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Tales from an Oregon Coast Lighthouse: Aloof Terrible Tilly

Published 08/31/21 at 6:26 PM PDT
By Oregon Coast Beach Connection staff

Tales from an Oregon Coast Lighthouse: Aloof Terrible Tilly

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(Cannon Beach, Oregon) – An aloof and even cryptic attraction on the Oregon coast is the Tillamook Rock Lighthouse between Cannon Beach and Seaside. Sitting almost a mile offshore, you can never actually get there, and thus it's a mystery that loads the imagination with possibilities. It's even generated its own legends.

Yet truth is wilder than the make-believe and the paranormal rumors, giving glimpses into how times were lived back then and the adventures of living on a lighthouse so isolated.

All this began just before the 1880s as construction started on this north Oregon coast icon, after initial plans were scrapped to build a lighthouse on top of Tillamook Head. That spot was deemed too foggy, too often, so Oregon officials looked to the rock offshore, which local tribes said was haunted by bad spirits.

A 38-year-old Portland man was among the first to set foot on the rock with the initial group of surveyors, but he slipped on the wet rock getting off the boat and drowned in the sea. A public outcry ensued with many saying this was not worth the dangers.

For at least two years construction crews worked in ungodly conditions to build it and blast the top, constantly battered by sea water, living in tents deeply bolted into the rock yet still too flimsy for this oceanic chaos. They lived in rotating shifts on this basalt blob, often sequestered on the south Washington coast or even in a boat off Seaside so that they could not hear news of what injuries took place on the site.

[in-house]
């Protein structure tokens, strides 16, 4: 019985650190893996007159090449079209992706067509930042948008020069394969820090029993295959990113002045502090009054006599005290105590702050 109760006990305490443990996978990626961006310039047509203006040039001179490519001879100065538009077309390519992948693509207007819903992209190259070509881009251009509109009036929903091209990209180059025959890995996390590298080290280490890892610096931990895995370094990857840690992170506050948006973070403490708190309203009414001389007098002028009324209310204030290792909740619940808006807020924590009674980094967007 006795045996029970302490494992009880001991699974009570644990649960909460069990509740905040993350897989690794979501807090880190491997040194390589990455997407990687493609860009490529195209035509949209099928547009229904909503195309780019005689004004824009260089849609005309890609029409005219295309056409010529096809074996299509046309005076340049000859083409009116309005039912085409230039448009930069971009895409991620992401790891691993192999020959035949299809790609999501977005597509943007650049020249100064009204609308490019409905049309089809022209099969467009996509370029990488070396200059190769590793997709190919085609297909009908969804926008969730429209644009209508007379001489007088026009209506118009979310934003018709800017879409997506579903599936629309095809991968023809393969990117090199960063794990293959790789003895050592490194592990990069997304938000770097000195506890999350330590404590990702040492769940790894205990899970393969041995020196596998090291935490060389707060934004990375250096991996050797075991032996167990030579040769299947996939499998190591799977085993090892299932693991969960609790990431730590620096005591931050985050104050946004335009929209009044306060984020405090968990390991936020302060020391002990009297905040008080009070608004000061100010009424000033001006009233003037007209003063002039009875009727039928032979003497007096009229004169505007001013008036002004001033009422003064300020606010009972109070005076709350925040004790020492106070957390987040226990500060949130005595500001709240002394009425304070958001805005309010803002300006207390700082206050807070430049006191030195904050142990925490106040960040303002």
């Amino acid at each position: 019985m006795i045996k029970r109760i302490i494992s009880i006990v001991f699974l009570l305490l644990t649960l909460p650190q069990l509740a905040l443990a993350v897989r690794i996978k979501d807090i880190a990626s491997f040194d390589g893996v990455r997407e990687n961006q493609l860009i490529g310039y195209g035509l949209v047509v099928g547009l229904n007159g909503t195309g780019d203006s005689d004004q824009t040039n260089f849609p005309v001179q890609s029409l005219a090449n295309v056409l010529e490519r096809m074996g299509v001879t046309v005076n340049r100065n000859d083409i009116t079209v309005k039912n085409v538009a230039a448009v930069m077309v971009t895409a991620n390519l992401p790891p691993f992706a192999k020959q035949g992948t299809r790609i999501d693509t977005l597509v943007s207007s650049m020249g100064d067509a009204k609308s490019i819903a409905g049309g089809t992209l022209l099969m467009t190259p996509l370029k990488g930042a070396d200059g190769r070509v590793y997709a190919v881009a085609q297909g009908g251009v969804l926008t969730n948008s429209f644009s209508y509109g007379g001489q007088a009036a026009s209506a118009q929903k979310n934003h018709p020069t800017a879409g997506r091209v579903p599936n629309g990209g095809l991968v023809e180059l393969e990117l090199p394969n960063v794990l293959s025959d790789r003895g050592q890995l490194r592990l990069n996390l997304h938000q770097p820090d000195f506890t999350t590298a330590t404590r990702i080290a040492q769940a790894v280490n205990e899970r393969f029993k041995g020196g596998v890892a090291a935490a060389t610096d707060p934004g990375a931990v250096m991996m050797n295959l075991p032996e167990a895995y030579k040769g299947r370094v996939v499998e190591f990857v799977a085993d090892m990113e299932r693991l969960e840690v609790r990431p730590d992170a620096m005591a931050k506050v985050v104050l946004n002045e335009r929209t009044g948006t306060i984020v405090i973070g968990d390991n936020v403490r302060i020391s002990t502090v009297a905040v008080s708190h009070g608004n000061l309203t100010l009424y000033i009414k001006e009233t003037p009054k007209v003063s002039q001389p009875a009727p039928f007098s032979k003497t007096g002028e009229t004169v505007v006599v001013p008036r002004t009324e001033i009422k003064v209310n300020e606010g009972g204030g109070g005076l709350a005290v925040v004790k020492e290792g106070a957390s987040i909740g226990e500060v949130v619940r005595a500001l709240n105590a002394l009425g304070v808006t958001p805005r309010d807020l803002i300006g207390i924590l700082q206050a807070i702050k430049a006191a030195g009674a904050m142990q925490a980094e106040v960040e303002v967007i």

Tillamook Rock LIghthouse in the '70s - courtesy Jim Furnish family

Transporting to and from the rock was a rickety affair, using a giant winch and a thing called a breeches buoy – basically a big pair of pants encircled by a flotation ring. Nobody died doing this, but plenty were injured.

In early 1881, just before construction was over, on one dark and rather unsettling night the workers thought they heard voices. Suddenly, a ship called the Lupatia appeared out of the fog, making a beeline for the rock. Crews were able to use lanterns to warn them away. However, the ship slammed into Tillamook Head, killing all.

Jim Gibbs, famed author, served on the lighthouse for a time. His first night he had a spooky encounter as he heard what sounded like feet shuffling in the dark. Then suddenly something brushed past his face. Gibbs managed to bolt upright, arms swinging wildly and hit the light, only to discover the intruder was a bird with an injured wing that had come in through the open window. [Also see Oregon Coast History: Storm That Nearly Destroyed a Lighthouse]

The lighthouse was decommissioned in 1957, with the last keeper, Oswald Allik, proclaiming “I return thee to the elements.” MORE PHOTOS BELOW

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Tillamook Rock LIghthouse in the '70s - courtesy Jim Furnish family

Above and below courtesy Seaside Aquarium

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